Vademecum

Vademecum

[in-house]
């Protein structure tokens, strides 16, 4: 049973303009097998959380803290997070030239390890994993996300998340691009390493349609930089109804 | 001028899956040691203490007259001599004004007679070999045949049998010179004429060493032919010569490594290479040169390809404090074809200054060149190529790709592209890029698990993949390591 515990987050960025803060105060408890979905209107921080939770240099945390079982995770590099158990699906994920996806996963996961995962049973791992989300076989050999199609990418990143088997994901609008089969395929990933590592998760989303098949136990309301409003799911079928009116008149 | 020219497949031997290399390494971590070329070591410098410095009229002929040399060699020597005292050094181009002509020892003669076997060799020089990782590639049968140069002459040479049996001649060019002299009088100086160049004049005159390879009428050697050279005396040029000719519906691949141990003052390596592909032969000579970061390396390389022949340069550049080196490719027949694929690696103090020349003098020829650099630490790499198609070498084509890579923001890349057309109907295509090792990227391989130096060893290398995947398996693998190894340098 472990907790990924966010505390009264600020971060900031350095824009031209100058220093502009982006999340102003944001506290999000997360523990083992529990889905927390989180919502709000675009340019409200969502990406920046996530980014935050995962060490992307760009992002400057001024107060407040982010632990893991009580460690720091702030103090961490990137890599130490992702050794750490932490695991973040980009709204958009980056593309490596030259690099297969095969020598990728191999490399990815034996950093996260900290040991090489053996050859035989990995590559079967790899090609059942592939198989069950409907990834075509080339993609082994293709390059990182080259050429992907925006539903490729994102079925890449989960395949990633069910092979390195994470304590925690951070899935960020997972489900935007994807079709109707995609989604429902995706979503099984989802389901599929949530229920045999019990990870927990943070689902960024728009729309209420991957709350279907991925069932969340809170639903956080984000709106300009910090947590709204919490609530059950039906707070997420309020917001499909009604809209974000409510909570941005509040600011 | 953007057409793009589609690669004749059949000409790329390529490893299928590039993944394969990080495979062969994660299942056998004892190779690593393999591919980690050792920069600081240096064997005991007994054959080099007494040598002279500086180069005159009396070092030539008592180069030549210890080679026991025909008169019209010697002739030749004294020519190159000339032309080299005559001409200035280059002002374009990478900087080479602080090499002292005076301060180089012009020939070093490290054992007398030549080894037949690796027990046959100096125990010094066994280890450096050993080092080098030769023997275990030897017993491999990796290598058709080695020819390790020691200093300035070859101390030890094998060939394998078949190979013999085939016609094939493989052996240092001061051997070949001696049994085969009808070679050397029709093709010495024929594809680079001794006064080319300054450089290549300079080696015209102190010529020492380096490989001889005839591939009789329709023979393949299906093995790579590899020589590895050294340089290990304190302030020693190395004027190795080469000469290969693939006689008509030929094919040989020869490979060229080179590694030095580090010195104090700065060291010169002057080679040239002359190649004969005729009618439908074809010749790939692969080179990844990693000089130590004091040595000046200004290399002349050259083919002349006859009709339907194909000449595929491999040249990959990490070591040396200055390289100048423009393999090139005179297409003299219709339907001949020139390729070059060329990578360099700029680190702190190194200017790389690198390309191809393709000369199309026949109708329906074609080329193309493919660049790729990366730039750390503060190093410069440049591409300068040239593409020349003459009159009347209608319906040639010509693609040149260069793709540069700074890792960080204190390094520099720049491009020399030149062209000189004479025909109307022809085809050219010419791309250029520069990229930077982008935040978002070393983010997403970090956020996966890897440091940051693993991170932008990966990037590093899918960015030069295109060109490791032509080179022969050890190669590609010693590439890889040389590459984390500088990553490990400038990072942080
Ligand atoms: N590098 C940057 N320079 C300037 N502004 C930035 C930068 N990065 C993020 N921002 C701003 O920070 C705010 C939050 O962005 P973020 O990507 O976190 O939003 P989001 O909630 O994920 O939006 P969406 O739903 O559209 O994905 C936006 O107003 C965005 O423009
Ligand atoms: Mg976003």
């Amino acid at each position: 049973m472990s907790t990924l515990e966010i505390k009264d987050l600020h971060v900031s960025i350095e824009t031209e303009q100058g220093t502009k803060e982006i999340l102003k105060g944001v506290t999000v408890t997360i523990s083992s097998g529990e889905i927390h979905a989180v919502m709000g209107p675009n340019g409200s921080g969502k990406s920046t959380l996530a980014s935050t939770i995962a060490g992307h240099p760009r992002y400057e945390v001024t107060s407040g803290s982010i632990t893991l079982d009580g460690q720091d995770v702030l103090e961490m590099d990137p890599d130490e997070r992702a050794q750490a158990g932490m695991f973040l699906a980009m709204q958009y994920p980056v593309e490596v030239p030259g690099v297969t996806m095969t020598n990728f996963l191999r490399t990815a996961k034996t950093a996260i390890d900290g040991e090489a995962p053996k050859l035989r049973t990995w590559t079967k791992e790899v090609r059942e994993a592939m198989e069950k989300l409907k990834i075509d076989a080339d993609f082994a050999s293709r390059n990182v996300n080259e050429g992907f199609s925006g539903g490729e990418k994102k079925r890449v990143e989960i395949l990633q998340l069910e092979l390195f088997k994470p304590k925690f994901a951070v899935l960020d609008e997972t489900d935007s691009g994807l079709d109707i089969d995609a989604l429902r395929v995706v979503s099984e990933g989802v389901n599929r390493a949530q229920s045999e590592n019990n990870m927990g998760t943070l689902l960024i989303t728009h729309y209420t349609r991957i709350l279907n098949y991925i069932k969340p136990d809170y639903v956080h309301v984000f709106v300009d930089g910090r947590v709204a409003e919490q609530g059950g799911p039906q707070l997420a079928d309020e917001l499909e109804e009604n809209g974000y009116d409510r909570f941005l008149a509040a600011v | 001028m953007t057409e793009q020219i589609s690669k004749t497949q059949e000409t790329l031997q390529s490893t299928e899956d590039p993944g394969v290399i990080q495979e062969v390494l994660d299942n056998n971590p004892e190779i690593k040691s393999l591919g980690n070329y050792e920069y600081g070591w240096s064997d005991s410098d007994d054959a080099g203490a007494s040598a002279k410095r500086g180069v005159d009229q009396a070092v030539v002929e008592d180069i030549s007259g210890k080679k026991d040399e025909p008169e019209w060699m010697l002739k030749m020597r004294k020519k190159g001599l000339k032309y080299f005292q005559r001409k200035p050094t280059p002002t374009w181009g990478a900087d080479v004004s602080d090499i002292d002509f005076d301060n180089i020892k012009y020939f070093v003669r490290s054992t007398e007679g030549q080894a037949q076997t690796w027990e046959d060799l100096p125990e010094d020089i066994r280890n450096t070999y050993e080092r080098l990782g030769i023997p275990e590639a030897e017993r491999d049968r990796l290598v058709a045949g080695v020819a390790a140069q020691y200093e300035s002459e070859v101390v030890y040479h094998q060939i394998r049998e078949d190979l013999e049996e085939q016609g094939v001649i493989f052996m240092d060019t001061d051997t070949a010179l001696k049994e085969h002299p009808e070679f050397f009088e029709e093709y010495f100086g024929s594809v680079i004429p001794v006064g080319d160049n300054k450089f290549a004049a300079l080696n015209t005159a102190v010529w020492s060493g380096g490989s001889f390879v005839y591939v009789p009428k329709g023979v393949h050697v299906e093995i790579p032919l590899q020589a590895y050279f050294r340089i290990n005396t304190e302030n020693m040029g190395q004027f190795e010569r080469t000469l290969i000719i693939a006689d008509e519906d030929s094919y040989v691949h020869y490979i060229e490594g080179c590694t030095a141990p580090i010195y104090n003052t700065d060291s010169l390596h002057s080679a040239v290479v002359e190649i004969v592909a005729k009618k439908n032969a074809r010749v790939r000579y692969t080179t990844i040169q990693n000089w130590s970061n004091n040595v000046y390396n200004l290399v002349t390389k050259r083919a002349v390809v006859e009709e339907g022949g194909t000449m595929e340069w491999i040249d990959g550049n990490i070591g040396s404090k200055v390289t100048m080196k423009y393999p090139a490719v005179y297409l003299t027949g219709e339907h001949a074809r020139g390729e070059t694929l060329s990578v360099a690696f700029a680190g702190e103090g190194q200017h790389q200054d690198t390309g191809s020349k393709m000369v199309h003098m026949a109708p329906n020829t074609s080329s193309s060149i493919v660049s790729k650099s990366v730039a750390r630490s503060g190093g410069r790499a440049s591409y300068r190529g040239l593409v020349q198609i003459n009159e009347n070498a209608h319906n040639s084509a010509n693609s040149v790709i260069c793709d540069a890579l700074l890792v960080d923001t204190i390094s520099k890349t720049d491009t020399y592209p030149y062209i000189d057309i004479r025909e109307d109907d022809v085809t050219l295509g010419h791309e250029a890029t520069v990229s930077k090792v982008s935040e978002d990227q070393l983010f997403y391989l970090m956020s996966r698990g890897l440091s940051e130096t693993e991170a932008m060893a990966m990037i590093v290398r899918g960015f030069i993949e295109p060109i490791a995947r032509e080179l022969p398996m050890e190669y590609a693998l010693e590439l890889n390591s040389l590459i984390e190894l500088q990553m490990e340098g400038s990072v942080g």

TRIMETOPRIM